50. Fork Hunts
  51. Pom Pom Macoute
  52. Lower Back Pain
  53. Bradley Walsh’s Ultrabuttocks (after a lengthy, costly and ultimately futile legal argument with the ‘original’ Ultrabuttocks as to who came up with the name first (of which the Ultrabuttocks mentioned above have been entirely unaware from start to finish due to being so out of it), lawyers for both sides agreed on this name as a suitable compromise.) (Bradley Walsh was unavailable for comment yesterday.)
  54. Pruritus Ani (who, perhaps inevitably, have released a cassette of lo-fi harsh noise (‘Post Hoc Ergo Propter Hoc’) with a grainily photocopied monochrome cover featuring a photo of two unsmiling young men standing in front of a war memorial) (initial copies included a signed certificate of meaninglessness)

Luftwaffe Thinmints appeared in my mind about 20 years ago when my girlfriend at the time asked me how to pronounce ‘luftwaffe’ .

Surgery Bombshells is from the front cover of one of those lurid ‘Take A Break’ type magazines.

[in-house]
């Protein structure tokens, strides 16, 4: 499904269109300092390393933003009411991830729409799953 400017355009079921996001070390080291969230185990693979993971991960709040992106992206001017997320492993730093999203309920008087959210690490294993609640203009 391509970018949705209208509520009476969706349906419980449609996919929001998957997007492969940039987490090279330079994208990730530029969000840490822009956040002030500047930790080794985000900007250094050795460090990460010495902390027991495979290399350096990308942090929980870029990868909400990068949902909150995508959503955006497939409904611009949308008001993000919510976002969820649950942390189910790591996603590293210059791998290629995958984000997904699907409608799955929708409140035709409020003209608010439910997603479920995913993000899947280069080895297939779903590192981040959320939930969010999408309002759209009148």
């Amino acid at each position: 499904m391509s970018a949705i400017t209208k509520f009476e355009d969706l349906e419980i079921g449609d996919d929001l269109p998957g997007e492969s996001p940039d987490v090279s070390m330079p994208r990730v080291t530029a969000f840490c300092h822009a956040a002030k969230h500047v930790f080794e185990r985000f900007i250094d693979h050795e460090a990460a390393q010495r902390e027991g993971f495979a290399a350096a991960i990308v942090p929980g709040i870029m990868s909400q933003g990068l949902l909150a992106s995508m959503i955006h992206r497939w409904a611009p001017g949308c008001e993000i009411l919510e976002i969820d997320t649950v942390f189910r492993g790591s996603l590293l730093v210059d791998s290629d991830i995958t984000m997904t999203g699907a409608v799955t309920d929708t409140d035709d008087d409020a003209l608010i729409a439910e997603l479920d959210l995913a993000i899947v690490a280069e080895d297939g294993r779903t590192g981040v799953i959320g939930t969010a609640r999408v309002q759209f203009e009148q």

Ultrabuttocks is based on a band I saw at the George Robey back around 1995 called something like Genetix. They were an Ozric Tentacles spinoff doing Shamen-style techno/guitar crossover stuff in a distinctly post-ironic style that I really enjoyed. We’re talking wraparound shades and a certain smirk suggesting ‘we’re not taking this entirely seriously’ that paradoxically made it all brilliant. I thought that I’d found their cassette on the main record collector site Discogs once despite the fact that there are quite a few Genetixes on there, but annoyingly I can’t find it there now.